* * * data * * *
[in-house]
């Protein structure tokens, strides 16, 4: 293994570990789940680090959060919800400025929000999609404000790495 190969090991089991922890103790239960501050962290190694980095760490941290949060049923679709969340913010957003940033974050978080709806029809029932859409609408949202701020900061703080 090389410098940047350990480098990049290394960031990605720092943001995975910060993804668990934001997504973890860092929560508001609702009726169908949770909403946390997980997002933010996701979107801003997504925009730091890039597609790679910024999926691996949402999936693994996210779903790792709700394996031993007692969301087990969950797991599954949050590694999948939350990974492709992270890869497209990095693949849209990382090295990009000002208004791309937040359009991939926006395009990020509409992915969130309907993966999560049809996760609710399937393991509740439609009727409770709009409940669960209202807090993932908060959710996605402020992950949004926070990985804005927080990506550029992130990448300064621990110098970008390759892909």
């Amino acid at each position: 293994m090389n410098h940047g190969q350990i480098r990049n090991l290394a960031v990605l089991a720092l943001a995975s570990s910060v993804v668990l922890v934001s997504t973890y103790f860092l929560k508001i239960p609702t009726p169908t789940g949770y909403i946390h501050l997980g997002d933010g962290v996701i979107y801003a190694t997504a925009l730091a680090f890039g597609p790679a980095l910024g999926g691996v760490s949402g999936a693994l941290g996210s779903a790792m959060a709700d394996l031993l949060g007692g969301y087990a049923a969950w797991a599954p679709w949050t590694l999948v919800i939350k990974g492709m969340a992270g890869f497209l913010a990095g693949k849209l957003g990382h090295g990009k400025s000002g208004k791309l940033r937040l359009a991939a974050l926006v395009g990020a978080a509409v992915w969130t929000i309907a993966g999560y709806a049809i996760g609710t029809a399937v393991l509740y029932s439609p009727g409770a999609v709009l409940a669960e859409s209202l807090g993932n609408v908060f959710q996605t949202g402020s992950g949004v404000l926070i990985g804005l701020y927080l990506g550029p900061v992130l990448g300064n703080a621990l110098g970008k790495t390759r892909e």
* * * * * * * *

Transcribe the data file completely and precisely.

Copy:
[in-house]
């Protein structure tokens, strides 16, 4: 293994570990789940680090959060919800400025929000999609404000790495 190969090991089991922890103790239960501050962290190694980095760490941290949060049923679709969340913010957003940033974050978080709806029809029932859409609408949202701020900061703080 090389410098940047350990480098990049290394960031990605720092943001995975910060993804668990934001997504973890860092929560508001609702009726169908949770909403946390997980997002933010996701979107801003997504925009730091890039597609790679910024999926691996949402999936693994996210779903790792709700394996031993007692969301087990969950797991599954949050590694999948939350990974492709992270890869497209990095693949849209990382090295990009000002208004791309937040359009991939926006395009990020509409992915969130309907993966999560049809996760609710399937393991509740439609009727409770709009409940669960209202807090993932908060959710996605402020992950949004926070990985804005927080990506550029992130990448300064621990110098970008390759892909």
């Amino acid at each position: 293994m090389n410098h940047g190969q350990i480098r990049n090991l290394a960031v990605l089991a720092l943001a995975s570990s910060v993804v668990l922890v934001s997504t973890y103790f860092l929560k508001i239960p609702t009726p169908t789940g949770y909403i946390h501050l997980g997002d933010g962290v996701i979107y801003a190694t997504a925009l730091a680090f890039g597609p790679a980095l910024g999926g691996v760490s949402g999936a693994l941290g996210s779903a790792m959060a709700d394996l031993l949060g007692g969301y087990a049923a969950w797991a599954p679709w949050t590694l999948v919800i939350k990974g492709m969340a992270g890869f497209l913010a990095g693949k849209l957003g990382h090295g990009k400025s000002g208004k791309l940033r937040l359009a991939a974050l926006v395009g990020a978080a509409v992915w969130t929000i309907a993966g999560y709806a049809i996760g609710t029809a399937v393991l509740y029932s439609p009727g409770a999609v709009l409940a669960e859409s209202l807090g993932n609408v908060f959710q996605t949202g402020s992950g949004v404000l926070i990985g804005l701020y927080l990506g550029p900061v992130l990448g300064n703080a621990l110098g970008k790495t390759r892909e």